Psoriasis Shampoo: How to Choose

If you have psoriasis on your scalp, certain shampoos that are made for your scalp and not your hair can help with flaking, redness, and itching. In some cases, that may be all you need to get a handle on it.  

These shampoos have some of the same ingredients as the medicines and lotions your doctor might recommend for psoriasis on other parts of your body. You can get ones that treat mild to moderate psoriasis off the shelf at the drug store. The two main ingredients in those are coal tar and salicylic acid.

If you need something stronger, your doctor can prescribe it for you.

Whether prescription or over-the-counter, these shampoos should only be used for short periods of time. And you'll need to be gentle with them. Your psoriasis can get worse if you scrub too hard. It's also important to follow your doctor's instructions

Coal Tar Shampoos

Coal tar has been used to treat psoriasis for more than 100 years. You can find it in shampoos as well as creams, oils, and lotions.

Shampoos with coal tar help with scaling, hardening, and thickening of the skin on your scalp by slowing down the growth of skin cells. They also can ease itching and make your scalp look better overall. 

To use this kind of shampoo, massage it into your scalp, leave it on for 5 to 10 minutes, and then rinse. 

Be aware, though, that shampoo with coal tar might make your scalp more sensitive to the sun. Tar can stay on your skin for 24 hours or longer, and your chances of sun damage go up during that time. Protect your head with a hat or stay in the shade if you're outside.

If you have blond or other light-colored hair, shampoo with coal tar could make it darker. Treatments with coal tar also can stain clothes or skin. 

Some people don't like the way coal tar shampoos smell. You may want to use a regular shampoo and conditioner afterward to make your hair smell good and keep it shiny. 

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Salicylic Acid Shampoos

Salicylic acid works well for a lot of skin problems because it helps you shed dead skin. With psoriasis, it helps lift, soften, and get rid of scales on your scalp.

To use one of these shampoos, wet your hair and work the shampoo into a lather. Rinse and repeat. Use it at least twice a week or follow your doctor's advice. Try not to get it in your mouth, eyes, or nose, and don't use it if you have a rash or a cut.

Shampoos with salicylic acid can make your scalp dry, and that can lead to more flaking. They also can irritate your skin, make you nauseous, or cause other problems if you use it too long and over too big of an area of your head. Talk to your doctor before trying one of these.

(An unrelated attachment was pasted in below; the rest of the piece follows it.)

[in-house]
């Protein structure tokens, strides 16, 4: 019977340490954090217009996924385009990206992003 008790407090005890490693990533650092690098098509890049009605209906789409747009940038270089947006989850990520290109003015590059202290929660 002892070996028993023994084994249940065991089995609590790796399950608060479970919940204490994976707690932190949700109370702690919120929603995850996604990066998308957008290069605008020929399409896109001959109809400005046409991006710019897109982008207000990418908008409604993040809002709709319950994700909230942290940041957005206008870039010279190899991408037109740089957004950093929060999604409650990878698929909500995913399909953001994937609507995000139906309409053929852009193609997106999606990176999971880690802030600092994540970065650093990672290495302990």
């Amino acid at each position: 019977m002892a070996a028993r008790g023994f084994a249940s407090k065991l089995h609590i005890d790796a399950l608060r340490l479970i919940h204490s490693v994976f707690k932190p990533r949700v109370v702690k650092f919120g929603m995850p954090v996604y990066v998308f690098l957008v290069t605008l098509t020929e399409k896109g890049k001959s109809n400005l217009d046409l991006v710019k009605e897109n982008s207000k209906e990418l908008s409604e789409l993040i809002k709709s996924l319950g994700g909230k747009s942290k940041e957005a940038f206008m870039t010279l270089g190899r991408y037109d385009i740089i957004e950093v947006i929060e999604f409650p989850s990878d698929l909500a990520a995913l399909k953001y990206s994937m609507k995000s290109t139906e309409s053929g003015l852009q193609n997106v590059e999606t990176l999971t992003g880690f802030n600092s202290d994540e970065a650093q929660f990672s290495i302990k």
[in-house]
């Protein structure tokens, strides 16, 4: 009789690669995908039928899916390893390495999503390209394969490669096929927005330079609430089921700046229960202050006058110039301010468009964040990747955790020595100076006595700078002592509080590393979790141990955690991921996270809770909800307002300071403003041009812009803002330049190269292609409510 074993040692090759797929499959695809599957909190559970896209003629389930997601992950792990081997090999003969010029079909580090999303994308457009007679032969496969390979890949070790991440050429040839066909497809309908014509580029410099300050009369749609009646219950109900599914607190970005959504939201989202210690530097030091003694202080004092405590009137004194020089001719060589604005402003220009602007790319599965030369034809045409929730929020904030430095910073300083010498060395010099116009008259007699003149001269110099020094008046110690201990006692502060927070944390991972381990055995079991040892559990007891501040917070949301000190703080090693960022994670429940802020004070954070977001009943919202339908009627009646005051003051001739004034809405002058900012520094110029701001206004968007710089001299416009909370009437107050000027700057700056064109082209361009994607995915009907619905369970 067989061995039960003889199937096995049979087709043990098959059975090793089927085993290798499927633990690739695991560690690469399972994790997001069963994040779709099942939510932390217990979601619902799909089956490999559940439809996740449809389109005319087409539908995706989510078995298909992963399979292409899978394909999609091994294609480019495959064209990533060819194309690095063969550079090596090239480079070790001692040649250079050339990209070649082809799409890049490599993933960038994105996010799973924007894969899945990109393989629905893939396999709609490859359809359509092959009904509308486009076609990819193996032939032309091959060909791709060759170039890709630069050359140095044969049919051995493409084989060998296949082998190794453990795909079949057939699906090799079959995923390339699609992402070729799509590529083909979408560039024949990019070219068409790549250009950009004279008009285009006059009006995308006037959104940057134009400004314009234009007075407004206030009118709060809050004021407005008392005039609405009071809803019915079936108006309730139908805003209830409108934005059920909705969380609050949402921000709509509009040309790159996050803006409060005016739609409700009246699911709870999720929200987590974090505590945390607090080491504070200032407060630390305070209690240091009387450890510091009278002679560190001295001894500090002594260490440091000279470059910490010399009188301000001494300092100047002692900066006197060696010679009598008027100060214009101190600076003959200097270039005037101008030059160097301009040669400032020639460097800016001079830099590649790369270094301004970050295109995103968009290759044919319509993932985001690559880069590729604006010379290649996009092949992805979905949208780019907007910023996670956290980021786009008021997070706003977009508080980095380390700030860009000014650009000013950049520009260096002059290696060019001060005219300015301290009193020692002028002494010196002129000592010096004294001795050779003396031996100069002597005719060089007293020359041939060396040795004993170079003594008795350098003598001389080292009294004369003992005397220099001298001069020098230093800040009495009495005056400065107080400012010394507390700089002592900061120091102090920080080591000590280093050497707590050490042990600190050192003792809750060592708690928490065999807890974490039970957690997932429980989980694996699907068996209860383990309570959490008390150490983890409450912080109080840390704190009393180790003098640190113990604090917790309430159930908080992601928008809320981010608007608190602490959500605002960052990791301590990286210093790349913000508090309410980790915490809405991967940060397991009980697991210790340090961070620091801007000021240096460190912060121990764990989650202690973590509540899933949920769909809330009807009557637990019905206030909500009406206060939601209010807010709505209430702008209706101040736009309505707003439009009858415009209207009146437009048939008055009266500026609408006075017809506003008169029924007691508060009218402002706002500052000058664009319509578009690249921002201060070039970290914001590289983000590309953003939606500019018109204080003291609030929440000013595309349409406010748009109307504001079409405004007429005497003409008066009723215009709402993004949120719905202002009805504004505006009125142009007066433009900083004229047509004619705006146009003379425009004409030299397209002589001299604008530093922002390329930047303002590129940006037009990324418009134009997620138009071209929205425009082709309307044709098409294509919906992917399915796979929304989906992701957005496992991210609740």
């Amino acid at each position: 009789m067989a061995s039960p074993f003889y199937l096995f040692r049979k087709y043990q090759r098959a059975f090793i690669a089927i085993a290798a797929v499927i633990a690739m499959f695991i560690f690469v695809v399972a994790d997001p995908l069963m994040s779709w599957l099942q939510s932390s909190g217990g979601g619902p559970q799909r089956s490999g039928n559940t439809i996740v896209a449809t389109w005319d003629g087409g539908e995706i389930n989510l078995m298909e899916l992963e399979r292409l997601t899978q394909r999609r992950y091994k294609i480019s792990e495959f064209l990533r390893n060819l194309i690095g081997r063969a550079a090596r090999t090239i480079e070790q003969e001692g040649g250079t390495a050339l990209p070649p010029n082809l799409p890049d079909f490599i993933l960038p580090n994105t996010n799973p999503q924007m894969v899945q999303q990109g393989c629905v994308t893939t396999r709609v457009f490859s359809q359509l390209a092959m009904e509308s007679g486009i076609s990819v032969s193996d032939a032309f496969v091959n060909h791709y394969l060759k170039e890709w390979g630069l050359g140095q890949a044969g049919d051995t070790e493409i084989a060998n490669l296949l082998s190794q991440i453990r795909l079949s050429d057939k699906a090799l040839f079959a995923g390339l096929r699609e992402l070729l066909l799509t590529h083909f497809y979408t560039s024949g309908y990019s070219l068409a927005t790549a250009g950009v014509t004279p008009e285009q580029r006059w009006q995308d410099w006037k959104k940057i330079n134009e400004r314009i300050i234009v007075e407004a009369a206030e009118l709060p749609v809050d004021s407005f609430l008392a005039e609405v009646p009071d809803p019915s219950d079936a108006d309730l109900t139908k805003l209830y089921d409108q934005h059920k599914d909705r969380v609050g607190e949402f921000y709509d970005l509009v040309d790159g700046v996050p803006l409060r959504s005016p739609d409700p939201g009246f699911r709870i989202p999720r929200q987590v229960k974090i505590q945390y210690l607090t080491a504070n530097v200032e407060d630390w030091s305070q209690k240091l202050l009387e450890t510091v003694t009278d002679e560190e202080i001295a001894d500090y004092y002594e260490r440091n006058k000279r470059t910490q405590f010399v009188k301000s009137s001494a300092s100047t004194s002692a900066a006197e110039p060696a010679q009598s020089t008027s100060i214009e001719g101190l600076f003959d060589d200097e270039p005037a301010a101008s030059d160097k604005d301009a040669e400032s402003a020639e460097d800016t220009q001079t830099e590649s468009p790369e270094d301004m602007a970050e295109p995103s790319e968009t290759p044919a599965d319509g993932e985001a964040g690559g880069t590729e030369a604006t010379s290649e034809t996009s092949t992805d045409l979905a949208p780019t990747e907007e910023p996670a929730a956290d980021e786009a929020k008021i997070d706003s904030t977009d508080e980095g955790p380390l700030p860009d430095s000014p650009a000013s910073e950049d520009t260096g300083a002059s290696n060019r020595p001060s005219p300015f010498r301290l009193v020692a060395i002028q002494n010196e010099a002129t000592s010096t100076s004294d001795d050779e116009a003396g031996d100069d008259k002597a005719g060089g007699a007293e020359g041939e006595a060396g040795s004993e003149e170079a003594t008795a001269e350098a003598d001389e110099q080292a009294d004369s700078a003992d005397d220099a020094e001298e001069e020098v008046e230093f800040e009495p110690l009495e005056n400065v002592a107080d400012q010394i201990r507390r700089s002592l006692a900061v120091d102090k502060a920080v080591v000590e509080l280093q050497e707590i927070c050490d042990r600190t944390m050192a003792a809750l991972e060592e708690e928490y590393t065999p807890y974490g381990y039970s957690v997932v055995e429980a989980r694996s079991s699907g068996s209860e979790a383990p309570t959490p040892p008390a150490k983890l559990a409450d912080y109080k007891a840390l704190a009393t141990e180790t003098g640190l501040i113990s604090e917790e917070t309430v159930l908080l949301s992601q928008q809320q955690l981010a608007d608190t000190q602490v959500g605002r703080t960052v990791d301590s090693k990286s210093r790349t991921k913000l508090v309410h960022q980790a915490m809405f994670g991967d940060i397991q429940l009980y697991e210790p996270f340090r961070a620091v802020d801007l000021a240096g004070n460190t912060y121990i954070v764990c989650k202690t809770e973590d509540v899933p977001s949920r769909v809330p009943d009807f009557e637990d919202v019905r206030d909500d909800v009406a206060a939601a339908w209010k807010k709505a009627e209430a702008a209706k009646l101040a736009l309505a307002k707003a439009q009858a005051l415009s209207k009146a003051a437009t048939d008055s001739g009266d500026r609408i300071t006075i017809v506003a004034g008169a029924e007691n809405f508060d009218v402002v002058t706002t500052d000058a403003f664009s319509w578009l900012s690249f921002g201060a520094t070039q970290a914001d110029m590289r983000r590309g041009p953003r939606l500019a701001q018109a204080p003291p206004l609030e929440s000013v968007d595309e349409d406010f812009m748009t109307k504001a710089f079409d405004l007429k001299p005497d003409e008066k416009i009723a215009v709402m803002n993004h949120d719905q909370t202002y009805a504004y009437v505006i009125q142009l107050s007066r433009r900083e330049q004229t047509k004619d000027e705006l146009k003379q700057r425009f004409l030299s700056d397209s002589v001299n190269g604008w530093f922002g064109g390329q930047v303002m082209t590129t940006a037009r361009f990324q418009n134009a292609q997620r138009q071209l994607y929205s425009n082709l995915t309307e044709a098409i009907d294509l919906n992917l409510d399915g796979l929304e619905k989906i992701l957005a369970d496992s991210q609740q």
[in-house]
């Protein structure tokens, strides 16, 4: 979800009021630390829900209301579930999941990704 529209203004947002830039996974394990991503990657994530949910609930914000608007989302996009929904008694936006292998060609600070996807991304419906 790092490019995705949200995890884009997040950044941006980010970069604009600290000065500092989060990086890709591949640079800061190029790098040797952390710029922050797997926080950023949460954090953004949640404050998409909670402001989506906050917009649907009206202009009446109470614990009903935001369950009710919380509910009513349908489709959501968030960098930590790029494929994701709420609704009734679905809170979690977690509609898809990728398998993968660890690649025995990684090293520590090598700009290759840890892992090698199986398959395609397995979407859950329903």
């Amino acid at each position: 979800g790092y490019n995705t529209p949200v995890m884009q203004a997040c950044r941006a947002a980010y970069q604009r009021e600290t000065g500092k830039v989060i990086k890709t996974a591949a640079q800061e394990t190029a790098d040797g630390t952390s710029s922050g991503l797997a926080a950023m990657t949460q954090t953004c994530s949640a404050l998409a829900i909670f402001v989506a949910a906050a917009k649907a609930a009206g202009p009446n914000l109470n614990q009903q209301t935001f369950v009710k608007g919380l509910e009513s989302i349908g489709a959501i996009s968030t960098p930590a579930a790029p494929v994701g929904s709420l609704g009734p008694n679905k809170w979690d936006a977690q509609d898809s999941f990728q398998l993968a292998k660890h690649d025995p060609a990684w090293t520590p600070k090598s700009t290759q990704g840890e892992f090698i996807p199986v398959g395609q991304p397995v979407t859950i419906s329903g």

Some salicylic acid shampoos have sulphur, which can stop fungus. If you also have a yeast infection on your scalp, this kind of shampoo may be right for you. You may need to use it once or twice a week after the infection has gone away to keep your scalp healthy.

Shampoo With Steroids

You'll need a prescription from your doctor for these. They're usually used for only a few weeks to help with swelling and redness. After that, your doctor may suggest you switch to a coal tar shampoo.

Don't wet your hair before using this shampoo -- you put it on your scalp when your hair is dry and leave it for 15 minutes. Then wet your hair, lather in the shampoo, and rinse it out.

Be sure to keep it off your face and away from your ears -- your skin is thinner in those areas. It's also important to wash your hands well afterward.

WebMD Medical Reference Reviewed by Debra Jaliman, MD on 2/, 017

Sources

SOURCES:

American Academy of Dermatology: "Dermatologists' Tips to Treat and Control Dandruff," "Psoriasis: Recommendations for Coal Tar," "Scalp Psoriasis."

Clobex: "Clobex Shampoo."
Food and Drug Administration: "CLOBEX® (clobetasol propionate) Shampoo, 0.05%"

Kidshealth.org: "Dandruff," "Psoriasis."

National Psoriasis Foundation: "OTC Topical Treatments for Psoriasis," "Topical Treatments."

The Psoriasis and Psoriatic Arthritis Alliance: "Meted," "Scalp Psoriasis."

UpToDate: "Patient Education: Psoriasis: (Beyond the Basics)."

U.S. National Library of Medicine: "Psoriasis."

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